The Labour Government is planning to spend billions of taxpayer dollars over the next 10 years modernising the country's railways system, but in 2031 it's likely that trains will be as relevant to freight moving as sailing ships are now.
A pair of ground-breaking developments in road transport could – perhaps, should – see trucks become the trains of the near future.
The main argument for increasing use of rail is that trains create fewer emissions than diesel-fuelled trucks for each tonne of freight moved. But battery-fuelled electric short-haul trucks are already at work in urban areas and the first 20 hydrogen-fuelled heavy trucks are due on the highways by the end of this year.
The second development is the beginning of driverless trucks. Many new cars now have features such as autonomous braking, smart cruise control and lane-keeping systems. These are the foundations of vehicles that won't require a human driver.
There's a romance about rail – the Orient Express, trains fighting off robbers across the American prairies, even the Milky Bar Kid. But take away the thundering locomotives and opulent first-class carriages and a railway looks pretty much like a road with strips of steel along it.
Ignoring commuter rail passenger services in Auckland and Wellington, rail is largely about moving freight. It moves about 7 per cent of the total weight of New Zealand's freight. Add in the distances it carts the goods and it shifts somewhere between 12 per cent and 16 per cent in tonne/kilometre (just about everyone has a
different figure but that's the range).
Coastal ships move around 2 per cent by weight and the remaining 91 per cent goes by
Why the imbalance which, incidentally, is mirrored around most of the developed world?
Firstly trains are restricted to 3700km of track. So they go hardly anywhere they're needed. Trucks take advantage of 11,000km of state highways and 83,000km of local roads. They pay for this through Road User Charges, in many cases as much as $40,000 a year for a truck and trailer.
Because trains can't go to where the loads are almost all rail freight is carted to and from the trains by trucks. This interface is costly and a potential source of freight damage.
Trains are also cumbersome. Greg Miller, chief executive of KiwiRail, wrote (NZ Herald, April 20): "Extra trains cannot easily be supplied by shifting them from other routes. KiwiRail is a national network and to make the best use of our rolling stock, it is committed to schedules, often under contract, across many services."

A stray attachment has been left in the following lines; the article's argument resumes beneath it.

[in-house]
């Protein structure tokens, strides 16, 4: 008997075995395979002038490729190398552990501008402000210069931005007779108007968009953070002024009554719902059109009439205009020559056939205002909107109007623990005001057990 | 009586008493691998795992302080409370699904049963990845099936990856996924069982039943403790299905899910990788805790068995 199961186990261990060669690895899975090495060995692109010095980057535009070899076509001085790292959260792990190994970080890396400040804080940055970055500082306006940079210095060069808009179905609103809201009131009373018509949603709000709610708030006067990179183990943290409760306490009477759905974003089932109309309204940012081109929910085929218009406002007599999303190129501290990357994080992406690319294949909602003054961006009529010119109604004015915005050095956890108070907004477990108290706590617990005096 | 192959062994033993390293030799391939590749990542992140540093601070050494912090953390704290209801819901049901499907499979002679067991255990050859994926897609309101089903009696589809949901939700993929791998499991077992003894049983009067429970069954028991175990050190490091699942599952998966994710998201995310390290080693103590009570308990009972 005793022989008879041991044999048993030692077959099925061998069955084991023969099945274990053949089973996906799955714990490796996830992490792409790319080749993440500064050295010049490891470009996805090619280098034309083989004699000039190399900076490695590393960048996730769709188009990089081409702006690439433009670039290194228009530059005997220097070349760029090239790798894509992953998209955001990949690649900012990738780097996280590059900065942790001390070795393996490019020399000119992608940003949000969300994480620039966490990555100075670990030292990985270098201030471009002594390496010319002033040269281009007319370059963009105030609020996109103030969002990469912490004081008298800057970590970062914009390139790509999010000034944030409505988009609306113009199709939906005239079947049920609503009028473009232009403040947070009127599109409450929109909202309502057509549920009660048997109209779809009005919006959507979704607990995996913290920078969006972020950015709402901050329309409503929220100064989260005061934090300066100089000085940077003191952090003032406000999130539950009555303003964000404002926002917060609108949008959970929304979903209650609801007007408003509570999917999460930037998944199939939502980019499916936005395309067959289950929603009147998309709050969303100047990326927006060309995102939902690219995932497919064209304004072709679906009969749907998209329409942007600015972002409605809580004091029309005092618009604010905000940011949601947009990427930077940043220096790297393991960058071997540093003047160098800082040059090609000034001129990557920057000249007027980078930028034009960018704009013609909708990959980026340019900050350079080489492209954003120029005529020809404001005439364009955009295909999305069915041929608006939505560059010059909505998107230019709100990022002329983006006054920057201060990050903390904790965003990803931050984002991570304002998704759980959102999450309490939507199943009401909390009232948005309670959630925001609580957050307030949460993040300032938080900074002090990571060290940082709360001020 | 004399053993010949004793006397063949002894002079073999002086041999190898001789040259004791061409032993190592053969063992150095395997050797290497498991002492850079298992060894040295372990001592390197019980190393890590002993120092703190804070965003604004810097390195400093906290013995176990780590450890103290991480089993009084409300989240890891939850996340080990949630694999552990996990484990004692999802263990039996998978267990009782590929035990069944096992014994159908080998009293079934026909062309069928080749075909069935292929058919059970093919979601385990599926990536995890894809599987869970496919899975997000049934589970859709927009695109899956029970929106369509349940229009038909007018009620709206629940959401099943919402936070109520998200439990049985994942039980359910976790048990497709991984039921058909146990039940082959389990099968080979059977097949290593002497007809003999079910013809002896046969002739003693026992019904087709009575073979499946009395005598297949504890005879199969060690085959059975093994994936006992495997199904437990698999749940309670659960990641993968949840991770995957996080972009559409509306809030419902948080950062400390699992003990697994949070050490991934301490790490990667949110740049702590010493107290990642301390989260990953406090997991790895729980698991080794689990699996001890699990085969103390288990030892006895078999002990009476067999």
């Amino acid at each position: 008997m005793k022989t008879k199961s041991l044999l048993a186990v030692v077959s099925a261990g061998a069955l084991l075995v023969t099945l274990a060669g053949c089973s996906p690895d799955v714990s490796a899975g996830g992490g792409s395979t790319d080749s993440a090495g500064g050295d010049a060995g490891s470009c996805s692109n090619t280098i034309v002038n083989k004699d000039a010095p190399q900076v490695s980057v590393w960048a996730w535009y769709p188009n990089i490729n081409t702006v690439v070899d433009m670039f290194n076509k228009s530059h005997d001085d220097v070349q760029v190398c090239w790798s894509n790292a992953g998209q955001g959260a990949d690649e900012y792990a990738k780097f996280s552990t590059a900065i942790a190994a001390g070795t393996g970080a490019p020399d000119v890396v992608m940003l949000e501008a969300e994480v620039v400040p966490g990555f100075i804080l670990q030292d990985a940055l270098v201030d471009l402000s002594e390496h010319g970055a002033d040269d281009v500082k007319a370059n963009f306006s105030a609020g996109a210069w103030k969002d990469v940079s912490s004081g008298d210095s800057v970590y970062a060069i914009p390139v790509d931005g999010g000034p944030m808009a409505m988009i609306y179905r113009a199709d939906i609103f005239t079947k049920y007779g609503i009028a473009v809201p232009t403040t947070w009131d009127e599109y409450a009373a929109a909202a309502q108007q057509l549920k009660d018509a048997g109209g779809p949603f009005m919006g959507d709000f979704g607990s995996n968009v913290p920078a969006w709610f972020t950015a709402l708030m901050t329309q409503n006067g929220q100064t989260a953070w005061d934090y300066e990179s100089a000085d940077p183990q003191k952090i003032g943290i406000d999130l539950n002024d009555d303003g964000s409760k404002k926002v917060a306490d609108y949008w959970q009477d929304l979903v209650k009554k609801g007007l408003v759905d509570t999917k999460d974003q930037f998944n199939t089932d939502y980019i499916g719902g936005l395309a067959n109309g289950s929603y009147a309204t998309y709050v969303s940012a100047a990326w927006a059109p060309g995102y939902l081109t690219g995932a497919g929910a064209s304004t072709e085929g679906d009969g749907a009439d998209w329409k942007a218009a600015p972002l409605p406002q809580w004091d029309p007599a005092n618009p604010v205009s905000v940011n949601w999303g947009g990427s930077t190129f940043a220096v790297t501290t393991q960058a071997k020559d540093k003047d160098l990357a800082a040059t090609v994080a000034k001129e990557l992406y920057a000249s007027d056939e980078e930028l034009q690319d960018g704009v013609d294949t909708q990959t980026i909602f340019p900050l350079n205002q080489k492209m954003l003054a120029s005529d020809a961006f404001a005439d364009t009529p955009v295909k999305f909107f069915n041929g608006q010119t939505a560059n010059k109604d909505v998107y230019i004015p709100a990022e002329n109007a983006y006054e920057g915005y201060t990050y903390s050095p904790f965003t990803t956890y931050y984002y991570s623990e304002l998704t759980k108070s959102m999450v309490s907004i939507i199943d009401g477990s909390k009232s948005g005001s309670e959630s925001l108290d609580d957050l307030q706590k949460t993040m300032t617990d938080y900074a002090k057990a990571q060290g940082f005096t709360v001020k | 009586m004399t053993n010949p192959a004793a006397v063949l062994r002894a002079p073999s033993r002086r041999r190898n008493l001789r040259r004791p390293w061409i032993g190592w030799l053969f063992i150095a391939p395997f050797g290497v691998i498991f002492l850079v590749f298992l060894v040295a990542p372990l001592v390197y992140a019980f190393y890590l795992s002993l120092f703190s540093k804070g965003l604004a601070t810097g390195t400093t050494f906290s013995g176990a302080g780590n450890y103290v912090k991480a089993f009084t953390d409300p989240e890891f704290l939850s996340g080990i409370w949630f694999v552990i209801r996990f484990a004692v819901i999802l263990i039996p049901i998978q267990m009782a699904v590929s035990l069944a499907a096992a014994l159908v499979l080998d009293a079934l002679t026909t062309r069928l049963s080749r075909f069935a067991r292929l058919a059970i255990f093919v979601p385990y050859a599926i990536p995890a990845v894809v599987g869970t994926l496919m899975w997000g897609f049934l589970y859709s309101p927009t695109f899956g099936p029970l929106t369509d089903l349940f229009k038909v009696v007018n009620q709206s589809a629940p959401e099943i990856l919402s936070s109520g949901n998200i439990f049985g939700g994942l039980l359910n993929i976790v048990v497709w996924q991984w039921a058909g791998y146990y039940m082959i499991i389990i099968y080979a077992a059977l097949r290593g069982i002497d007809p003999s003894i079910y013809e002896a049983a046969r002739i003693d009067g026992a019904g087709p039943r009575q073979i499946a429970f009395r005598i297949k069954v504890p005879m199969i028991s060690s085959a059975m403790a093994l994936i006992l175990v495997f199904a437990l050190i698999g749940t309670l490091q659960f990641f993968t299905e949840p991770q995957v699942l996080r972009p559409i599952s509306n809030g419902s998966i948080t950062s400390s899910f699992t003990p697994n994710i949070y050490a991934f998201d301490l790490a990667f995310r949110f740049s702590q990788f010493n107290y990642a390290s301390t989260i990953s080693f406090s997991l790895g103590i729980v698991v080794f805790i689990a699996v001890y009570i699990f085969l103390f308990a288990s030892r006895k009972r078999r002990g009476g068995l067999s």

So what might a freight movement look like in the future?
A truck, depending on the circumstances with or without a driver, could pick up goods at locations around Auckland then head to a terminal in, say, Palmerston North, running driverless on a dedicated heavy freight road, nee the railway.
The truck might then drop off some parts of its load and pick up local freight before
continuing driverless to Wellington.
Want to get heavy trucks off the road? Then convert the rail right-of-way into a road. This would be an expensive exercise, but rail already absorbs billions of taxpayer dollars every year. In just the 2019 and 2020 Budgets the total has amounted to $2.3 billion. And, over time, truck operators would pay the bill through Road User Charges.
It may not be as costly as expected either. Much of the cost of any new road is in purchasing the right-of-way and easing the grades by lopping the tops of hills and crossing deep valleys. That part has been done in establishing the rail lines.
Tunnels would have to be widened and bridges rebuilt. But the main costs would be
building the road surface and eliminating dangerous at-grade intersections.
As well as reducing road congestion and reducing emissions there would also be efficiency gains. While trains are restricted to 80km/h on New Zealand's narrow tracks, trucks could travel at 100km/h or more. Trucks already cart around three times the freight for each kilometre of highway than trains do for each kilometre of track. But driverless trucks could be safely convoyed together, further improving their operating efficiency.
So we'd have convoys of high-speed driverless trucks, fuelled by hydrogen, running on a dedicated freight road.
Sounds like trains for the 21st century.
• Jon Addison is a retired journalist who specialised in transport and freight movement.